In four year span, worker missed between 32 per cent and 58 per cent of his shifts
This instalment of You Make the Call features a worker who was dismissed for excessive absenteeism.
Gordon Winsor, 47, began working for Tolko Industries, a logging company that ran a sawmill in High Level, Alta., in 2003.
During his employment with Tolko, Winsor had some health problems, primarily stemming from seven hernia-related operations he had between 1994 and 2008. These operations led to multiple absences while receiving short-term disability (STD) benefits as well as workers’ compensation benefits. Between 2003 and 2008, Winsor was on STD six times and workers’ compensation benefits three times. The operations resulted in medical restrictions that led to his requiring accommodation.
Winsor missed nearly 18 per cent of his shifts in 2003 and between 32 and 58 per cent of his shifts from 2004 to 2008. Tolko accommodated him with modified duties when he was able to work by placing him in a position on the midnight shift with lighter duties such as cleaning and monitoring the site for sparks during maintenance.
Tolko was concerned with the amount of work Winsor was missing and in his annual performance appraisals his attendance was discussed. In a return-to-work agreement Winsor signed in October 2006, it was indicated that the agreement was subject to an “acceptable annual absenteeism rate of 2.5 per cent.”
In early 2008, Winsor was scheduled to have another operation. His doctor restricted him to lifting no more than 10 pounds until then. Tolko told him there was no work available within this restriction and he was placed on STD once again. Winsor’s doctor indicated the surgery would improve Winsor’s condition.
Following the surgery, Tolko received a medical report indicating Winsor could return to work with a lifting restriction of 35 pounds, but this restriction was permanent and further improvement could not be expected. Tolko felt this was “back to the beginning” and there was no point in Winsor coming back to the sawmill if there would be no improvement in his condition or his absenteeism. On May 22, 2008, Tolko formally refused to reinstate him.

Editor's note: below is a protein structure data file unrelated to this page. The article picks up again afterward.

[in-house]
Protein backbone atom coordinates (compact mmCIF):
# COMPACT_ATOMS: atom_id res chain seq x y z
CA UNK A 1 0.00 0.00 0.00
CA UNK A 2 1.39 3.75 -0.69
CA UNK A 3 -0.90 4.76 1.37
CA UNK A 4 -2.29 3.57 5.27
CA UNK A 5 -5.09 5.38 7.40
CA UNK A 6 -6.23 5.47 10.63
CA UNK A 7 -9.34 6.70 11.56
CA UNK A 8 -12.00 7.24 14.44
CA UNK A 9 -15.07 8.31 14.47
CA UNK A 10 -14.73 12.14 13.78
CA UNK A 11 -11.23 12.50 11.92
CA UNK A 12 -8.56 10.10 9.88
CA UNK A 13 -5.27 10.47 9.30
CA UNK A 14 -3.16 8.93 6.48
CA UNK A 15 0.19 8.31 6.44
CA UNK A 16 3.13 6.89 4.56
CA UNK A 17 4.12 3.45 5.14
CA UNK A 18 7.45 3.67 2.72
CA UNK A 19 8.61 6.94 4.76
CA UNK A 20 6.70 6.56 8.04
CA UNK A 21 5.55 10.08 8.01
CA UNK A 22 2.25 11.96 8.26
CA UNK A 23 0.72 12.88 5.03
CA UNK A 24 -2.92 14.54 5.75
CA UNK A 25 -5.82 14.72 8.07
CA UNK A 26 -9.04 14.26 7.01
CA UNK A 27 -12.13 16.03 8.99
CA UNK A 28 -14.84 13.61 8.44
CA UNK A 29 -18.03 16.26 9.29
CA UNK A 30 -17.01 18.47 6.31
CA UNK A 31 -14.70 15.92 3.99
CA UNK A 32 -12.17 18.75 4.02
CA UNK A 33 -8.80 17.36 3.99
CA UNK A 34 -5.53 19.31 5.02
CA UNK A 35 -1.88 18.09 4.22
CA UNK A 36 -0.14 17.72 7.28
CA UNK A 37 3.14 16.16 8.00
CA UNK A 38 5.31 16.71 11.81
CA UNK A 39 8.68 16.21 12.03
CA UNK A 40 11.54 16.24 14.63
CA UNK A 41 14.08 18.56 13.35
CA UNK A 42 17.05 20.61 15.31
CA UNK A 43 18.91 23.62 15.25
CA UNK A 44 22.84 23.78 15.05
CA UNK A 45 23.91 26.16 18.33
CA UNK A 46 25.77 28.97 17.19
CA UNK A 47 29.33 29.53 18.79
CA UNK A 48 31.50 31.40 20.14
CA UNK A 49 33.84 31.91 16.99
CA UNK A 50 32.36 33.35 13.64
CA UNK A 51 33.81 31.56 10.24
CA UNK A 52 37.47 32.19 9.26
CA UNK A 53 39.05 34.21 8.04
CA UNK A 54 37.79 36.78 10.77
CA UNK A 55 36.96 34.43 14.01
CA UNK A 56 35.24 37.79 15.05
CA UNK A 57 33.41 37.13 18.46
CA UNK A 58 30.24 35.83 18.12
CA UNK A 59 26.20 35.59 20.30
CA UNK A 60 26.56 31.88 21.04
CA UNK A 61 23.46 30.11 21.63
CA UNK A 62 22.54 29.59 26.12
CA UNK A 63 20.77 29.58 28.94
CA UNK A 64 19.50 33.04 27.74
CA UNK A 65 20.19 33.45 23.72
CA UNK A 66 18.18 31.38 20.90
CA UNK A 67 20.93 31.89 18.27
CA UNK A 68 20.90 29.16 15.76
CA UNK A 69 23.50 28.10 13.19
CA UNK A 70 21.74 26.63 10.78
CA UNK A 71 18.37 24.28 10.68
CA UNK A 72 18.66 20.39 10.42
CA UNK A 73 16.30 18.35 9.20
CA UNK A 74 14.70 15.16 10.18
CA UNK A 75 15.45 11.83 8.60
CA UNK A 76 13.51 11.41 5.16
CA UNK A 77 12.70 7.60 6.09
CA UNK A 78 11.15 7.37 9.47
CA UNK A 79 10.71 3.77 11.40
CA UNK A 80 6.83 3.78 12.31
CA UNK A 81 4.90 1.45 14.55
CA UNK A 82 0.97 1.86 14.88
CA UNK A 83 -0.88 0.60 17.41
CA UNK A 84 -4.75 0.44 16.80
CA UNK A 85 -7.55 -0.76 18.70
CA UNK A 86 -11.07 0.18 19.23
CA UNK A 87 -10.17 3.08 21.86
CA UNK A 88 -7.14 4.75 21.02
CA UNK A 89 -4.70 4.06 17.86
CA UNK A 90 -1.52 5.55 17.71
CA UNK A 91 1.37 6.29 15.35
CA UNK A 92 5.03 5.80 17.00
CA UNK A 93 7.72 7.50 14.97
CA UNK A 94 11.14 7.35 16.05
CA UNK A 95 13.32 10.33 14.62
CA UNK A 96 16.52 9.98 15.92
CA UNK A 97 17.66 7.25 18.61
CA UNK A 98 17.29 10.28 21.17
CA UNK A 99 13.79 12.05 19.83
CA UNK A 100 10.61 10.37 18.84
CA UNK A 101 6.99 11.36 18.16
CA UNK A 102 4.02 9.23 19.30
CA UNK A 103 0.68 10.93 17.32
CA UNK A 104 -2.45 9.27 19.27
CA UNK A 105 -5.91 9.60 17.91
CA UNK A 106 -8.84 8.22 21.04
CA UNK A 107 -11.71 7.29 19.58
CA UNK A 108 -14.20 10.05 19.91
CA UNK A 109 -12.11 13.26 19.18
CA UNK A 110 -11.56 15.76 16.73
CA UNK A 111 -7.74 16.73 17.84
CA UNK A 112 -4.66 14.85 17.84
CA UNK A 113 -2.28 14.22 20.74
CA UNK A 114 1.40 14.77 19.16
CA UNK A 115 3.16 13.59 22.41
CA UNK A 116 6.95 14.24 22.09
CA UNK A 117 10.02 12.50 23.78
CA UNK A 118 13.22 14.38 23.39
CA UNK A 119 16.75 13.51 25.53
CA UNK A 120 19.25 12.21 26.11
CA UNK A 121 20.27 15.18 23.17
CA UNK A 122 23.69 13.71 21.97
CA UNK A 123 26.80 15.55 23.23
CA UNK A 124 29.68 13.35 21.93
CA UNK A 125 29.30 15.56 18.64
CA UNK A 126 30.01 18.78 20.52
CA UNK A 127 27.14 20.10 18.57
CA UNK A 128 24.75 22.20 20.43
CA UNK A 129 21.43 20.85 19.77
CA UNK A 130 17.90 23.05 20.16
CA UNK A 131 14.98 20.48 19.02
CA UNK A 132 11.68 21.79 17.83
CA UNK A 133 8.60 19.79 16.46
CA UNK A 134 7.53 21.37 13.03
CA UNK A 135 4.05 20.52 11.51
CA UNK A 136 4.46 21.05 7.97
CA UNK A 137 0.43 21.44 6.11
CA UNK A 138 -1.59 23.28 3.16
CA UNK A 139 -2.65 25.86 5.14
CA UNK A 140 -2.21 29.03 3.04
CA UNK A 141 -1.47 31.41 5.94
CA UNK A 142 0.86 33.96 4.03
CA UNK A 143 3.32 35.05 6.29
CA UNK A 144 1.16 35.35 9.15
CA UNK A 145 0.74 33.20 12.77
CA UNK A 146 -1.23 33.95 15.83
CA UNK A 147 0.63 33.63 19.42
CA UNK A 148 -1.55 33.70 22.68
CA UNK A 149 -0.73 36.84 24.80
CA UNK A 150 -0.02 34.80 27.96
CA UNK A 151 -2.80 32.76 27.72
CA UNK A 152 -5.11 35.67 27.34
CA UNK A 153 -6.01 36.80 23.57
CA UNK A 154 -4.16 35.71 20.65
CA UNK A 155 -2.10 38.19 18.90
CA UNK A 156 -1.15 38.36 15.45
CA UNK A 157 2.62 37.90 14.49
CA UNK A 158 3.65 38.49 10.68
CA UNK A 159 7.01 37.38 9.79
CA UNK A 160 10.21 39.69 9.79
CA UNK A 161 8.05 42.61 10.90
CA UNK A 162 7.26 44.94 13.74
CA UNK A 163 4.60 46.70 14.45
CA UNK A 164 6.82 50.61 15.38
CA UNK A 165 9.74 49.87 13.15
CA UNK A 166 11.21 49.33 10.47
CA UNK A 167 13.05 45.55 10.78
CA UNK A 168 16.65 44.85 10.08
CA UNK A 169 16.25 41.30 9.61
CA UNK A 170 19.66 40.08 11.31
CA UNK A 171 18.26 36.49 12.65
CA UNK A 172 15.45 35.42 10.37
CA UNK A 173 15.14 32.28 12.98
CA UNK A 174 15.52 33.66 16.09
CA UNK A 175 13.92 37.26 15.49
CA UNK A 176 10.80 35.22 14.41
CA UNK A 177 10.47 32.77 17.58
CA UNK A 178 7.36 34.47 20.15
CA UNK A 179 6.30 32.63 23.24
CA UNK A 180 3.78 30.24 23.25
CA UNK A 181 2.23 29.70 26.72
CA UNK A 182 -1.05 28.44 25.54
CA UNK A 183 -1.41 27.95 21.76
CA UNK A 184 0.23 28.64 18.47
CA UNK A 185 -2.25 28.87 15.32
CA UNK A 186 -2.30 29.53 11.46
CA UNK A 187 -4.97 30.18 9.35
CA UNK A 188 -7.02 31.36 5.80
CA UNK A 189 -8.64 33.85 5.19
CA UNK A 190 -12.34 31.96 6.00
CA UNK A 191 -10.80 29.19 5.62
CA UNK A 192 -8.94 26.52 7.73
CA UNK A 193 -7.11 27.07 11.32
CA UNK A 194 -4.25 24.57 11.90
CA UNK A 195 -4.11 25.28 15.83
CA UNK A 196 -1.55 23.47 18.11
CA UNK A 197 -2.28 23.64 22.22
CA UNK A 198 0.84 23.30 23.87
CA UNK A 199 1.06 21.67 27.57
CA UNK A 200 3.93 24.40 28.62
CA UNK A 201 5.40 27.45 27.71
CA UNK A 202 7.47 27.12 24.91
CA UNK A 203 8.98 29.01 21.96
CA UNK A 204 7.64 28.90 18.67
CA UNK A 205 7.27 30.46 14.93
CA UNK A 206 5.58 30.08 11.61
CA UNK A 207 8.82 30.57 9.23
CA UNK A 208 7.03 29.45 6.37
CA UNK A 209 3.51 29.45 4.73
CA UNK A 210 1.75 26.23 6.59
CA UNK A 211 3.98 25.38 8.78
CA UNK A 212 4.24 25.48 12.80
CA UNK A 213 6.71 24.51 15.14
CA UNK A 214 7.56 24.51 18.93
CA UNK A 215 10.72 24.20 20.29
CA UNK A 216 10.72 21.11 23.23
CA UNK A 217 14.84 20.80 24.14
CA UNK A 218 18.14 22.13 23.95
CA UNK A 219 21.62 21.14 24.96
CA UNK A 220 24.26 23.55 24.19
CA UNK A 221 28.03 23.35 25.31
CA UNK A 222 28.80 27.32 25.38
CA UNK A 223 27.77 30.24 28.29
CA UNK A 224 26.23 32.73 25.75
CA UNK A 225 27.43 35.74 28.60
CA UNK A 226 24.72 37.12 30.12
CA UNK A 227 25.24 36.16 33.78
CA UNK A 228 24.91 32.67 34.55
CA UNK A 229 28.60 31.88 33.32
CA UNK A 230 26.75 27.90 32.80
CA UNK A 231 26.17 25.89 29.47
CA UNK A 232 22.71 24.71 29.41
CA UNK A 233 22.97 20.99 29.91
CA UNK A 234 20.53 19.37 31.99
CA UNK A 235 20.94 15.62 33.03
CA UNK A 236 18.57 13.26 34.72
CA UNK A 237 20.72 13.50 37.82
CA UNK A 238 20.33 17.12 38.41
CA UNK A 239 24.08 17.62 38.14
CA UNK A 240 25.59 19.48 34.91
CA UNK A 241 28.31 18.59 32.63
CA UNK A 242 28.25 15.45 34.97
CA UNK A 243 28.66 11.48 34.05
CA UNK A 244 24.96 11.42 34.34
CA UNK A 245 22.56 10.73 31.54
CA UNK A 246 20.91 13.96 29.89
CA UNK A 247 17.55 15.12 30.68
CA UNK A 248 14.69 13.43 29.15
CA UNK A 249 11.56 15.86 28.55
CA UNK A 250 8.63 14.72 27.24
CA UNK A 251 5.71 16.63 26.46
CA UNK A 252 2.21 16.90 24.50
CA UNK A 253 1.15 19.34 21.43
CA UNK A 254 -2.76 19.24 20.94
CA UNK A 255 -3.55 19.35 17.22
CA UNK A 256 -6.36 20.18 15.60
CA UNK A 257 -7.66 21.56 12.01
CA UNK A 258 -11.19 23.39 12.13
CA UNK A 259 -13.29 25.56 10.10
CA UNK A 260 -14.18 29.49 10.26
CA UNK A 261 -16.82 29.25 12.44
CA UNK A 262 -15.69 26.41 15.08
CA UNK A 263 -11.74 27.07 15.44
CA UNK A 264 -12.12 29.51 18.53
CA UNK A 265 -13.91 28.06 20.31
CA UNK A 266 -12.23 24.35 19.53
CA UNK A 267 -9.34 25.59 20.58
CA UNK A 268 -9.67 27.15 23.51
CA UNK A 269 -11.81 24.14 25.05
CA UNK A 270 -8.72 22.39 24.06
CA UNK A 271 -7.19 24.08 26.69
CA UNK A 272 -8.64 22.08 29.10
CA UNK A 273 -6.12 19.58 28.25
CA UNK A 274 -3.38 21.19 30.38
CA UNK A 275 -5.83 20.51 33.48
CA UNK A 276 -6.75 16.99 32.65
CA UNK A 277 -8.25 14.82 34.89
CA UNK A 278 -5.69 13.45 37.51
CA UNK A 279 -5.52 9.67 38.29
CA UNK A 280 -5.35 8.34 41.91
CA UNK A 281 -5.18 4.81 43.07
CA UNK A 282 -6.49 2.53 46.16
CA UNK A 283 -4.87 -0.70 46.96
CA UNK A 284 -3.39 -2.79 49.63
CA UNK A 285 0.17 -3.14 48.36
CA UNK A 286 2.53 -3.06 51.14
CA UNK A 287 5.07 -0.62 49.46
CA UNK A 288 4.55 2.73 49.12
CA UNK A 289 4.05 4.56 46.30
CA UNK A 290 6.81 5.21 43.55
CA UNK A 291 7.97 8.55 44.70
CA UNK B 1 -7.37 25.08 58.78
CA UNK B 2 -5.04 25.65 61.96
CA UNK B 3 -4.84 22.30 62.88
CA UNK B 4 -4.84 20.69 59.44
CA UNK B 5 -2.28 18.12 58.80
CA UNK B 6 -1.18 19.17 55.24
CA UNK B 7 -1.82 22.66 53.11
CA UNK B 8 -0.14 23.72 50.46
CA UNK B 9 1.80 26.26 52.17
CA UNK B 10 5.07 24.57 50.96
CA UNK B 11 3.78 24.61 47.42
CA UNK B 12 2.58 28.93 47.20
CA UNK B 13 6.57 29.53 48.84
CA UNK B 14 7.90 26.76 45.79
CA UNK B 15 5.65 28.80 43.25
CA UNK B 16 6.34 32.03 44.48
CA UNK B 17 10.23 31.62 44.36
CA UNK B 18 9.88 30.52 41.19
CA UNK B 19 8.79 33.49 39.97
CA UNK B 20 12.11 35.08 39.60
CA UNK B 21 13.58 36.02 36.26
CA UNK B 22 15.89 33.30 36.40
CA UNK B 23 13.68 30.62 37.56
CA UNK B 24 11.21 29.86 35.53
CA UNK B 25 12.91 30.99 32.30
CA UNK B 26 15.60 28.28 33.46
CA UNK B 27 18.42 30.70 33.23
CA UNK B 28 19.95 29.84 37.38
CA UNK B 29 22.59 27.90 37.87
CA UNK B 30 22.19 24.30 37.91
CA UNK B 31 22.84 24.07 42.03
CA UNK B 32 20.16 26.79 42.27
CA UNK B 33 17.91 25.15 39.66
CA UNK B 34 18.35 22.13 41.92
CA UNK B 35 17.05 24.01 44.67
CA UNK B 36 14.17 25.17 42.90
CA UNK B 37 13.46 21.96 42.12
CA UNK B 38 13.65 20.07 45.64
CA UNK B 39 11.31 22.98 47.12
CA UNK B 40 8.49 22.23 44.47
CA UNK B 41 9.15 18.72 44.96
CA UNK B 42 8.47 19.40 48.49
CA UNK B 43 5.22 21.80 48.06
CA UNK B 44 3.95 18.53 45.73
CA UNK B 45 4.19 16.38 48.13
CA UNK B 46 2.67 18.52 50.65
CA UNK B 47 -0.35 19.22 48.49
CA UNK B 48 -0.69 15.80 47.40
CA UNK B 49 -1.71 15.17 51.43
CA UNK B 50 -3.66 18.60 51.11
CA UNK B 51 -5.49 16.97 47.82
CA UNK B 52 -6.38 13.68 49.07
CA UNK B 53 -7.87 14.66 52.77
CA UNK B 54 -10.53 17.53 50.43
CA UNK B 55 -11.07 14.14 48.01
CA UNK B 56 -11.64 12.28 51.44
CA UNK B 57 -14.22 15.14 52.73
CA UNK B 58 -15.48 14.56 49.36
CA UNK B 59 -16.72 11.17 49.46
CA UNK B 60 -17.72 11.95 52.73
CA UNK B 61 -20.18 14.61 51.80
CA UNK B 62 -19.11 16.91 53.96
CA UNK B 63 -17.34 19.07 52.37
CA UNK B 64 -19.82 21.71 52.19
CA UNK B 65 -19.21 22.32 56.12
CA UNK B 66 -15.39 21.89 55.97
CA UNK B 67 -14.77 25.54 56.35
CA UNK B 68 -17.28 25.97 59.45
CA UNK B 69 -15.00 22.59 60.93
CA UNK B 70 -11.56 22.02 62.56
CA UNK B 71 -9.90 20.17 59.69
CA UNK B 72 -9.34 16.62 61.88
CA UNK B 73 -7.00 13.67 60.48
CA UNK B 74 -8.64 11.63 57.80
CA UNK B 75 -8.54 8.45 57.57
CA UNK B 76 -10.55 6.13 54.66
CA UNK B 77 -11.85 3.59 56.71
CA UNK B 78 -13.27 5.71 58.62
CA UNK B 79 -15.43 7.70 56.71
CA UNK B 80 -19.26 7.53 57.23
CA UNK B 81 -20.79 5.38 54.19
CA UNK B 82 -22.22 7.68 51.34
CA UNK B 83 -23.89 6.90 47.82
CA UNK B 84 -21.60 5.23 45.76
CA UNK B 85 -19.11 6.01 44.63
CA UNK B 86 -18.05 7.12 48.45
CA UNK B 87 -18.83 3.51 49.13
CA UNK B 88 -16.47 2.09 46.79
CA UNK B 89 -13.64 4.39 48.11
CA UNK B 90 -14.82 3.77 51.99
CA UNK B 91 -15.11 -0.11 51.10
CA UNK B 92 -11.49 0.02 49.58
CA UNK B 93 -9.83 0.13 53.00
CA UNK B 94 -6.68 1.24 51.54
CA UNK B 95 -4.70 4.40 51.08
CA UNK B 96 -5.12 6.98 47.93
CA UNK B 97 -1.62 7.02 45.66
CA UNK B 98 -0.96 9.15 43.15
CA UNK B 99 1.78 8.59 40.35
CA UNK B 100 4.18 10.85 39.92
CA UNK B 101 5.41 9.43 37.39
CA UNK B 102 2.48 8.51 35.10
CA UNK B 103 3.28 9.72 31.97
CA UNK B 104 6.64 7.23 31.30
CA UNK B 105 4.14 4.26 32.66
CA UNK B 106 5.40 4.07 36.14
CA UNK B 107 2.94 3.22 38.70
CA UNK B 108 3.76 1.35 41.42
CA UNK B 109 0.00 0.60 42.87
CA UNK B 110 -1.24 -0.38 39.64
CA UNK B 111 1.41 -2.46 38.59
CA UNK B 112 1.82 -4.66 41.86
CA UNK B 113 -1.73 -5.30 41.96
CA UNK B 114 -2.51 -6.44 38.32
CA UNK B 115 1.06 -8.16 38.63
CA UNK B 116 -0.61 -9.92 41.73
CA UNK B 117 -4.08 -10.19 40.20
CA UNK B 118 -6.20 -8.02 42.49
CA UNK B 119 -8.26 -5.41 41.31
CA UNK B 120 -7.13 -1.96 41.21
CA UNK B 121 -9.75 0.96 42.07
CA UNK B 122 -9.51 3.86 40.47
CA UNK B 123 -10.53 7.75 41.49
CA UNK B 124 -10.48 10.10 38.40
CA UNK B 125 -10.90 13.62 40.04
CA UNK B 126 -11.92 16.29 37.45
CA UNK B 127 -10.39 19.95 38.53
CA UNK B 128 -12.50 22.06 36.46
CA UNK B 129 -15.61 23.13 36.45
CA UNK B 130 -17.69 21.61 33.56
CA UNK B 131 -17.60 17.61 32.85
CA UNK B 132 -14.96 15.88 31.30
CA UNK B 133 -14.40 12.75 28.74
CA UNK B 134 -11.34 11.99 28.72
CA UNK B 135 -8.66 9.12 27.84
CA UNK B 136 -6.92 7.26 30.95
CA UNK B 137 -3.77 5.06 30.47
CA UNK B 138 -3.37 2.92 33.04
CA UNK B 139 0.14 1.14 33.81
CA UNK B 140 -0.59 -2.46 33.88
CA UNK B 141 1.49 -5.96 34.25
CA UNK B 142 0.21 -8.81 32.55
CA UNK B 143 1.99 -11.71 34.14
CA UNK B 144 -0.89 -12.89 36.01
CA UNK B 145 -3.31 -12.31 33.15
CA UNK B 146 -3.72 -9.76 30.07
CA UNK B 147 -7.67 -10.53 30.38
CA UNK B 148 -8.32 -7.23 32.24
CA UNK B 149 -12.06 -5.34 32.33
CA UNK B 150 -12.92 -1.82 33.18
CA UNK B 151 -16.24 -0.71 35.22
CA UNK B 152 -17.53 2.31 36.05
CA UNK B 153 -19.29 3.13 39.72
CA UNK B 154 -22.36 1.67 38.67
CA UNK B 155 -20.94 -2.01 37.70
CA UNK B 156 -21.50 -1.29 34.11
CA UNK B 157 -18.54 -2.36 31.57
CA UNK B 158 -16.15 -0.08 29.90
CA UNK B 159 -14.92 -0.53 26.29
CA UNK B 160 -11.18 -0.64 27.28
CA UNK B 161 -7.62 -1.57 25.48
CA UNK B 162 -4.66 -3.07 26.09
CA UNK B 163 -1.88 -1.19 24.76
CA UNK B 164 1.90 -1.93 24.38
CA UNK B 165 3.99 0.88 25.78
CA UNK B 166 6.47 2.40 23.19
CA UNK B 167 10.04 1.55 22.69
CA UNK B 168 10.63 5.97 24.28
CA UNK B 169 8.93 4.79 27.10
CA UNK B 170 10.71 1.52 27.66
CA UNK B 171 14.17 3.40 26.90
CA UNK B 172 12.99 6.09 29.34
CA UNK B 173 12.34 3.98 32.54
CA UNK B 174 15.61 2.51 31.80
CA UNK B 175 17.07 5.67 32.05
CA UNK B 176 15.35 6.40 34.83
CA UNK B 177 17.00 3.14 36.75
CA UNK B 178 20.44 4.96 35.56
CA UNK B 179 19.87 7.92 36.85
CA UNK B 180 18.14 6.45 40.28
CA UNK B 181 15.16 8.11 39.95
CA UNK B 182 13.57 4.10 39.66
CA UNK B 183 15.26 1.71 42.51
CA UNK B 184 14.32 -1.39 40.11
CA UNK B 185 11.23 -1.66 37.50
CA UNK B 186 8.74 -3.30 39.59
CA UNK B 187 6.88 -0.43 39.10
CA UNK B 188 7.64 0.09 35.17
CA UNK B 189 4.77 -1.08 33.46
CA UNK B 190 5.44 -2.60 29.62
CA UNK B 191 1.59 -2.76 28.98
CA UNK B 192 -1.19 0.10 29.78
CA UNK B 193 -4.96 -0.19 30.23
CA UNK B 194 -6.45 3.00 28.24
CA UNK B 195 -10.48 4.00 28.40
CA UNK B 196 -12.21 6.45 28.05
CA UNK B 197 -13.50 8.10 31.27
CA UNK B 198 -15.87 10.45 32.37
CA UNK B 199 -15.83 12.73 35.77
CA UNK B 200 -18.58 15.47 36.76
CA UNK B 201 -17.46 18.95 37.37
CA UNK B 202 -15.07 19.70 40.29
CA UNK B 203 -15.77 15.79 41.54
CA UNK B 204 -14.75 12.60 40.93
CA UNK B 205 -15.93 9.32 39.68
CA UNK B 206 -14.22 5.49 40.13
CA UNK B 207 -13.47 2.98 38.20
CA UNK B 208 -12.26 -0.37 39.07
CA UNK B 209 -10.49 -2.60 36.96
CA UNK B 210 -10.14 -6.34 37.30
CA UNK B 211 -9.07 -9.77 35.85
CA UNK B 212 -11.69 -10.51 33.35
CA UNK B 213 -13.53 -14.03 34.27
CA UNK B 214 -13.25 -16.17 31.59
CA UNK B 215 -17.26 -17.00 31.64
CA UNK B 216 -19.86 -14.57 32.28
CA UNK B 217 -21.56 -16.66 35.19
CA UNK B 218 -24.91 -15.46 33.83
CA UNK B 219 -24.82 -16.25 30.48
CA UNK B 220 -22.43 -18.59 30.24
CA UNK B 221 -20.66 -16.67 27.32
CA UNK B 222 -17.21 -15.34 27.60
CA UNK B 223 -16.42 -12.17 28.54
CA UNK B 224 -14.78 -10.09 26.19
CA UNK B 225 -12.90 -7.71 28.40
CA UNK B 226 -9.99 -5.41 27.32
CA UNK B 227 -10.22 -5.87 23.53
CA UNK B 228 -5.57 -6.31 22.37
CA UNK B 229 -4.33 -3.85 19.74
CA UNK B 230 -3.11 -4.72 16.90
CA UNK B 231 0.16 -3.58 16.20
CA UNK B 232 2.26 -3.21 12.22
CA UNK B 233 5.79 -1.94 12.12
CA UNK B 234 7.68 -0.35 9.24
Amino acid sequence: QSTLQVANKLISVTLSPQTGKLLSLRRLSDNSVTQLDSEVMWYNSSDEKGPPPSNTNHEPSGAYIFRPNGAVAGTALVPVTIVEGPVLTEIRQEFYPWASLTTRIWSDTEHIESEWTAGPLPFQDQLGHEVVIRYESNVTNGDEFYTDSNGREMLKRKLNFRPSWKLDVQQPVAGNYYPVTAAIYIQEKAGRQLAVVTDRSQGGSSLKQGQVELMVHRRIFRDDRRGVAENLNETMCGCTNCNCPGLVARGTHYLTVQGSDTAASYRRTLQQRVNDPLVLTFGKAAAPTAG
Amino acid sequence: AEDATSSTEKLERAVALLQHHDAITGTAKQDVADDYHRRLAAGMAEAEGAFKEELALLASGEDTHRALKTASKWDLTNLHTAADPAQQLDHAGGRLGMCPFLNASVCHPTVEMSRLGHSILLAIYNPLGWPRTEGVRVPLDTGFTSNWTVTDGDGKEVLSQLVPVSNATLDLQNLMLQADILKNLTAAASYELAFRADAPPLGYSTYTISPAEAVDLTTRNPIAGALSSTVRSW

After discussion with the union, Tolko returned Winsor to work in July 2008 with modified duties. However, Tolko made it clear that “your continued employment will remain dependent upon a much-improved attendance record.”
Winsor’s pattern of absenteeism changed after that, but it was still significant. Rather than lengthy absences, he was now absent frequently for short, intermittent periods. These absences were more difficult for Tolko to deal with because they interfered with production and the company wasn’t able to plan for them. In June 2009, Tolko gave Winsor a written warning. That year, Winsor’s overall absenteeism rate was 13.4 per cent — the best rate of his tenure with Tolko but still significantly greater than the average rate of 4.8 per cent at the sawmill. He was warned that if his absenteeism exceeded the plant average, his employment would be terminated.
In January 2010, Winsor’s absenteeism rate was still significantly above average. Winsor indicated he would like to be off the night shift and on a regular shift, which would help his sleep patterns and improve his attendance. However, the light work he required was only available on the night shift.
Tolko decided Winsor was unable to perform his job with acceptable attendance and terminated his employment on Feb. 4, 2010.
You Make the Call
Did Winsor’s absenteeism constitute just cause for dismissal?
Should Tolko have done more to accommodate Winsor’s restrictions?
If you said Tolko should have done more to accommodate, you’re right. The arbitrator noted Winsor’s absenteeism rate was “extremely poor” over his entire employment with Tolko, and Winsor had been warned several times about his need to improve or face dismissal. Also, it was expected Winsor’s attendance would improve following his final surgery in 2008.
Though it did improve somewhat, Winsor’s absenteeism was still above Tolko’s standards for acceptance and the changed nature of the absences made things more difficult for the company. In light of the medical restrictions Winsor was still under and the lack of a prognosis for future improvement, there was nothing indicating Winsor was “capable of future regular attendance at the date of his dismissal,” said the arbitrator.
However, the fact Tolko was able to accommodate Winsor for a number of years pointed to a likelihood that the company could have taken steps to see if continued accommodation was possible, said the arbitrator.
Tolko was ordered to reinstate Winsor and make further efforts to accommodate him. See Tolko Industries Ltd. and IWA-Canada, Local I-207 (Winsor), Re, 2012 CarswellAlta 2338 (Alta. Arb.).